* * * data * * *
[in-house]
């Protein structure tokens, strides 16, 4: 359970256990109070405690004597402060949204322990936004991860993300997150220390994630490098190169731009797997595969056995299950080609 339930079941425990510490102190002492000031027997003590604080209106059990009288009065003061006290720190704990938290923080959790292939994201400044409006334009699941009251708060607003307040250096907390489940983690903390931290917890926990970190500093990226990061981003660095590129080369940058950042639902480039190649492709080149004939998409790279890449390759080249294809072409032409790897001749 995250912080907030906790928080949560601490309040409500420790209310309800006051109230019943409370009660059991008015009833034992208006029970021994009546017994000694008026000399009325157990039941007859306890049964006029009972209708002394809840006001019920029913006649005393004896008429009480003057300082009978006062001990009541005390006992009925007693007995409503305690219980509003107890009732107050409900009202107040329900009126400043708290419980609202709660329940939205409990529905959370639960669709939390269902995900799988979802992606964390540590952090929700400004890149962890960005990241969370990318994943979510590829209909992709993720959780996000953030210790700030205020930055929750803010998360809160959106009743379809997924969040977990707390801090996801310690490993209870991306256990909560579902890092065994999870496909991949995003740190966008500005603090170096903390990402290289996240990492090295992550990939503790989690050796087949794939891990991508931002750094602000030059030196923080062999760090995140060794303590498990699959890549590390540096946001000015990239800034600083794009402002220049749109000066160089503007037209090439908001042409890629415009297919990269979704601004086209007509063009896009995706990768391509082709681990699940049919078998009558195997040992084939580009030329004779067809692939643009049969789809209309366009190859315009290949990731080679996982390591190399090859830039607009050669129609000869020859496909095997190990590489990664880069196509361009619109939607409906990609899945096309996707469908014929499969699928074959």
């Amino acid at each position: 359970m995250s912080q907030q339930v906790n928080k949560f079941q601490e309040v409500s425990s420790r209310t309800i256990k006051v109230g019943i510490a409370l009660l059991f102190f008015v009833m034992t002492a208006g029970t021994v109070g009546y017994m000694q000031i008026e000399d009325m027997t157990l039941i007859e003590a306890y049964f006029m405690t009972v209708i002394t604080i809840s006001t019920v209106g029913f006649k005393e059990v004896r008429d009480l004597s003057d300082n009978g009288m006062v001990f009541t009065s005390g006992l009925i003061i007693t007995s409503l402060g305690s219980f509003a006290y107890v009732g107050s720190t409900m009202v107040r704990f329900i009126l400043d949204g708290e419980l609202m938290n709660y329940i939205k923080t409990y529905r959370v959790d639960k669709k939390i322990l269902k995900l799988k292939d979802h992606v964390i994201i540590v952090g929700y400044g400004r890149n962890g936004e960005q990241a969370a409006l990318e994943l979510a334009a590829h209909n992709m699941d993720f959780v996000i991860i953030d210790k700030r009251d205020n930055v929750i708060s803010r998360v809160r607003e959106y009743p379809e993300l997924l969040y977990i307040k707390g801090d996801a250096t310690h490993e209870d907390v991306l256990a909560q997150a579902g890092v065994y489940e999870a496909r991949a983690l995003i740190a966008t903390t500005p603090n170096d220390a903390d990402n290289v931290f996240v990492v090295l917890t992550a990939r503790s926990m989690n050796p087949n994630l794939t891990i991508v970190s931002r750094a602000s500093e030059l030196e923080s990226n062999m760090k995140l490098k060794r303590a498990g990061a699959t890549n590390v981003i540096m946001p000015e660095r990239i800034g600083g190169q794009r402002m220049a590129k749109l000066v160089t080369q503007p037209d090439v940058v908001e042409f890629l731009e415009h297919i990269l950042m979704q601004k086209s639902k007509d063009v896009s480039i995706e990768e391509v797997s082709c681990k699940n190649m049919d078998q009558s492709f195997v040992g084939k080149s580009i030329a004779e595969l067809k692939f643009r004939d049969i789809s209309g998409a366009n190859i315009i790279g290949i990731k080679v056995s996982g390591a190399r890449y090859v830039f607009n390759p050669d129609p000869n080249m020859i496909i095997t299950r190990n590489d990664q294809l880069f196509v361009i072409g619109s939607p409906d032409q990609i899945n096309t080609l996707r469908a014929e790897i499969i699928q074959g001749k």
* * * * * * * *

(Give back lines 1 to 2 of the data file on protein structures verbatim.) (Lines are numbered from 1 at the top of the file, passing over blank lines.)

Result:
[in-house]
């Protein structure tokens, strides 16, 4: 359970256990109070405690004597402060949204322990936004991860993300997150220390994630490098190169731009797997595969056995299950080609 339930079941425990510490102190002492000031027997003590604080209106059990009288009065003061006290720190704990938290923080959790292939994201400044409006334009699941009251708060607003307040250096907390489940983690903390931290917890926990970190500093990226990061981003660095590129080369940058950042639902480039190649492709080149004939998409790279890449390759080249294809072409032409790897001749 995250912080907030906790928080949560601490309040409500420790209310309800006051109230019943409370009660059991008015009833034992208006029970021994009546017994000694008026000399009325157990039941007859306890049964006029009972209708002394809840006001019920029913006649005393004896008429009480003057300082009978006062001990009541005390006992009925007693007995409503305690219980509003107890009732107050409900009202107040329900009126400043708290419980609202709660329940939205409990529905959370639960669709939390269902995900799988979802992606964390540590952090929700400004890149962890960005990241969370990318994943979510590829209909992709993720959780996000953030210790700030205020930055929750803010998360809160959106009743379809997924969040977990707390801090996801310690490993209870991306256990909560579902890092065994999870496909991949995003740190966008500005603090170096903390990402290289996240990492090295992550990939503790989690050796087949794939891990991508931002750094602000030059030196923080062999760090995140060794303590498990699959890549590390540096946001000015990239800034600083794009402002220049749109000066160089503007037209090439908001042409890629415009297919990269979704601004086209007509063009896009995706990768391509082709681990699940049919078998009558195997040992084939580009030329004779067809692939643009049969789809209309366009190859315009290949990731080679996982390591190399090859830039607009050669129609000869020859496909095997190990590489990664880069196509361009619109939607409906990609899945096309996707469908014929499969699928074959």